Toronto sellers ‘back in the driver’s seat,’ RBC housing market report says

The RBC Royal Bank of Canada logo is seen in Halifax on Tuesday, April 2, 2019. THE CANADIAN PRESS/Andrew Vaughan. AV

Low inventory and a surge in demand in Toronto’s housing market appear to have “put sellers back in the driver’s seat,” a new report released by the Royal Bank of Canada (RBC) suggests.

The report released on Monday by RBC’s assistant chief economist Robert Hogue said spring 2023 “increasingly looks like the turnaround point for Canada’s housing market after a year-long slump.”

Hogue said home resales “spurted” 11.3 per cent month over month nationwide, “marking the strongest monthly advance in almost three years.”

He said prices also rose in back-to-back months, for the first time since early 2022, adding that a “vast majority of local markets” were contributing.

According to Hogue, demand and supply conditions “suddenly appear tight.”

“Resurging demand and low inventories have put sellers back in the driver’s seat in most major markets, including Toronto, Vancouver, Calgary and Halifax,” he wrote.

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Hogue said activity is still running 11 per cent cooler than just before the pandemic, but “possibly not for long,” especially if more sellers enter the market.

“New listings significantly lagged resales, rising just 1.6 per cent month over month in April on the heels of a sharp 13.6 per cent decline between January and March,” the report said.

Hogue said rising prices could spur more sellers to list their homes, adding that many may have been waiting until conditions “turned in their favour.”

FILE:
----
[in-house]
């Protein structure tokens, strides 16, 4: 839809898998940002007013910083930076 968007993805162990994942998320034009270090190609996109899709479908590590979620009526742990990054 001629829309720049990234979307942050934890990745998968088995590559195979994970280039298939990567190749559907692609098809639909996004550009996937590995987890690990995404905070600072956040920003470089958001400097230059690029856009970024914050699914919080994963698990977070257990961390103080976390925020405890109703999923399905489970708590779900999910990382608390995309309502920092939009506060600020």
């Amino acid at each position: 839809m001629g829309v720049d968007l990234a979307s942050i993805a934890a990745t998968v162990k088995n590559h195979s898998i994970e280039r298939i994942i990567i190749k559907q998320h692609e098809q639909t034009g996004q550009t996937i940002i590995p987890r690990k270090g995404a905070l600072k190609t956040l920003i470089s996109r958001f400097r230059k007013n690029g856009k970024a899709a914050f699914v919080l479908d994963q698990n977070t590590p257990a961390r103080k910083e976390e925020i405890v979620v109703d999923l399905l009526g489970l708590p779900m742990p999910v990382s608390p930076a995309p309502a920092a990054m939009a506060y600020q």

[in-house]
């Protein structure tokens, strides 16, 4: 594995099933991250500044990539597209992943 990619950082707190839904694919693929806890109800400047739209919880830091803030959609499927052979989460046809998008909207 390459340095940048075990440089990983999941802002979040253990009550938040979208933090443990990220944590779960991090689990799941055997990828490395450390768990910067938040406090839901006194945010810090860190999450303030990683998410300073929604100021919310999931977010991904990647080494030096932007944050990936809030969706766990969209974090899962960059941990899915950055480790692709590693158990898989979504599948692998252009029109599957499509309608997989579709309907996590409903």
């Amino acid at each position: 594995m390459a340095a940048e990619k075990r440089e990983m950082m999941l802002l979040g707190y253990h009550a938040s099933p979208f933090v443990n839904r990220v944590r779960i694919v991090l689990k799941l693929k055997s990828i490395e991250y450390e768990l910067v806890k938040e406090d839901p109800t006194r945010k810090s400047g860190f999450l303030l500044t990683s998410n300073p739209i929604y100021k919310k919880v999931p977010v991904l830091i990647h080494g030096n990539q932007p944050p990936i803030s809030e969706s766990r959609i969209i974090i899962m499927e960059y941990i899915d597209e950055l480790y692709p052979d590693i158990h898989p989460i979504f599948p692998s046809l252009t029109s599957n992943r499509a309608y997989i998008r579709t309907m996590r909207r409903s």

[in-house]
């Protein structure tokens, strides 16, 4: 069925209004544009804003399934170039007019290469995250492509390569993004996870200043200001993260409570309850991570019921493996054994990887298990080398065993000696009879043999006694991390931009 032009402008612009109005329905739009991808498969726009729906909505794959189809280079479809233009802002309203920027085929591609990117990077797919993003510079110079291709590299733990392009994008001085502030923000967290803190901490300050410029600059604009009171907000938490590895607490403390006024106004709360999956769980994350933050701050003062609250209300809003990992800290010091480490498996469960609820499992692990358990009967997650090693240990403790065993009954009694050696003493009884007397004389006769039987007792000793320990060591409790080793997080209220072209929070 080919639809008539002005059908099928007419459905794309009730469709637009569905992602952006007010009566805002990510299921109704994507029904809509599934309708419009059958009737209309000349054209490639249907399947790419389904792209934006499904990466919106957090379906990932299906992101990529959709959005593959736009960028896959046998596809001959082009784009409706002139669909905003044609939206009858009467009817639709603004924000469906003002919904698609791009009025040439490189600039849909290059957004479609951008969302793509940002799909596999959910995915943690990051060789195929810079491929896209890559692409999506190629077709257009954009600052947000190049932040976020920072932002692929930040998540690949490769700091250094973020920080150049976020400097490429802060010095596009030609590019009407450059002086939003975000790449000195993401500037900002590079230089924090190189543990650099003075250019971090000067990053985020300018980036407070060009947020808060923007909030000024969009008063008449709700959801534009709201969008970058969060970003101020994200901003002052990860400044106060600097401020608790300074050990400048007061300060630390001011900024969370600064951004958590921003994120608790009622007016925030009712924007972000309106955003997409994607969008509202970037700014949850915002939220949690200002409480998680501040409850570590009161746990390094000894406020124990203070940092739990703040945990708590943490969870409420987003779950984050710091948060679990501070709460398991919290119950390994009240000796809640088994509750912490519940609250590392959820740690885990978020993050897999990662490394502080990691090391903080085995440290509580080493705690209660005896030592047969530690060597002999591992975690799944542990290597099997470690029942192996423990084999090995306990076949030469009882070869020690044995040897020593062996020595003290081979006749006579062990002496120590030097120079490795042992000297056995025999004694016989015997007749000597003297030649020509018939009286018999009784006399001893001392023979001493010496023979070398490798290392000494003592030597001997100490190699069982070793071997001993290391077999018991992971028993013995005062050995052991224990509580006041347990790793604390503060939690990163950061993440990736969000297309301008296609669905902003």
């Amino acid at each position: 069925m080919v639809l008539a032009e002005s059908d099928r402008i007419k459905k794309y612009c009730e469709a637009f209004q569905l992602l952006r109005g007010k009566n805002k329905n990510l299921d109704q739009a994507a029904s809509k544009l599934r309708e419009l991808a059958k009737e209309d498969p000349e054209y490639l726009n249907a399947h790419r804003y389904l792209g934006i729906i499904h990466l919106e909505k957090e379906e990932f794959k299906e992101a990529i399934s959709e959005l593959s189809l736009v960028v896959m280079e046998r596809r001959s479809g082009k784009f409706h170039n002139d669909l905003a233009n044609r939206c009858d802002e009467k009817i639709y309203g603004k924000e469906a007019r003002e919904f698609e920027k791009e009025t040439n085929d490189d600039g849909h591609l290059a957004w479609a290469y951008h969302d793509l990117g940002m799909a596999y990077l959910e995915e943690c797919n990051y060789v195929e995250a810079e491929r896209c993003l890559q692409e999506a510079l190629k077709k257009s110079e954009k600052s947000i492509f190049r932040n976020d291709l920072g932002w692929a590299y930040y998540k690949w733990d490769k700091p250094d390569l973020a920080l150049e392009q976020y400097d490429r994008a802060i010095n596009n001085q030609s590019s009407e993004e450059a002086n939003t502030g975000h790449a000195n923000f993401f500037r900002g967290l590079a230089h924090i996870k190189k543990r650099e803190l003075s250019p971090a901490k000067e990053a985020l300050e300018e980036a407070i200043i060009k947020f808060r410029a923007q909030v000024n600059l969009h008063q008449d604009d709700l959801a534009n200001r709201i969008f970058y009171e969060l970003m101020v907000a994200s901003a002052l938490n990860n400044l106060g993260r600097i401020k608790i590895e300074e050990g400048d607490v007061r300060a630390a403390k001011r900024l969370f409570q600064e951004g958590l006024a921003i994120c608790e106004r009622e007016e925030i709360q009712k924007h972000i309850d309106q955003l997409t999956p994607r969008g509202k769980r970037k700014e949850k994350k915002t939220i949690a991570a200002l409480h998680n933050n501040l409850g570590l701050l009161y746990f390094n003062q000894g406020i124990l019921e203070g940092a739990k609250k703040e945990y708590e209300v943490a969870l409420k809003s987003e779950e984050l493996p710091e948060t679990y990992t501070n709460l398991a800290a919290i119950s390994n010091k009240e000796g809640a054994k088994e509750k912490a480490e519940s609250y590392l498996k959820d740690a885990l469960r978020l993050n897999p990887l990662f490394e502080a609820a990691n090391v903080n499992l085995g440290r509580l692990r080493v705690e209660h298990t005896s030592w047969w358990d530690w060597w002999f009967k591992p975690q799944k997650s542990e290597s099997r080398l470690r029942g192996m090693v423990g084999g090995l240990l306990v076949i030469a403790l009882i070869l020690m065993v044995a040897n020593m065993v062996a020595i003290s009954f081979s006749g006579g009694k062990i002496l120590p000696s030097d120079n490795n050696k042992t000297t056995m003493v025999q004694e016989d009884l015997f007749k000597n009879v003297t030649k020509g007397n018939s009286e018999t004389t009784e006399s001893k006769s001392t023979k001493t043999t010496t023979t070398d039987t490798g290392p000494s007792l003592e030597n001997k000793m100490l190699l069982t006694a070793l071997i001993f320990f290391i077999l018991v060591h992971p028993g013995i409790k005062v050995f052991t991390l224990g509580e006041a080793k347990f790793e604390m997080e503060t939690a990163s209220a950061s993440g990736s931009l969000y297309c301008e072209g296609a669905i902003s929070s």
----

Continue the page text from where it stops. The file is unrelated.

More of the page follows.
The report suggests home sales jumped in Toronto by 27 per cent in April, month over month.

“It appears buyers are quickly regaining confidence in both markets now that the Bank of Canada has paused its aggressive rate hike campaign,” Hogue wrote.

The report also suggests demand and supply conditions “tightened in the majority of places” in April, giving sellers more pricing power.

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Hogue said the MLS HPI increased in more than three-quarters of local markets from levels recorded in March.

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According to Hogue, the index jumped 5.4 per cent month over month in Hamilton, 5.1 per cent in Cambridge and 3.9 per cent in Kitchener-Waterloo.

“In Toronto, a 2.4 per cent rise was the second in as many months, adding more than $35,000 to the benchmark price in the process (now sitting at $1.11 million),” the report read.

A report published earlier this month by the Toronto Regional Real Estate Board said Toronto’s housing market continued to tighten in April, with prices edging up four per cent from March and sales moving closer to the level they were at last April.

April’s average price in Toronto tumbled 7.8 per cent to $1,153,269, but was roughly four per cent higher than the $1,108,499 the average buyer paid in March.

Sales for the month hit 7,531, down 5.2 per cent from a year ago but up about nine per cent from March.

Hogue said “April’s widespread vigour” was a “surprise.”

“While we did expect the market to reach its cyclical bottom this spring, we thought it would take a while for the heat to return,” he wrote. “Our view was—and remains—that the significant loss of affordability in the past year would keep buyers timid for some time.”

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Hogue said first-time home buyers are still facing “major hurdles.”

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“Perhaps soaring immigration and a boiling hot rental market are becoming the primary driving forces fueling homebuyer demand,” the report read. “In which case, we could see prices extending April’s gains—possibly materially.”

– with files from The Canadian Press

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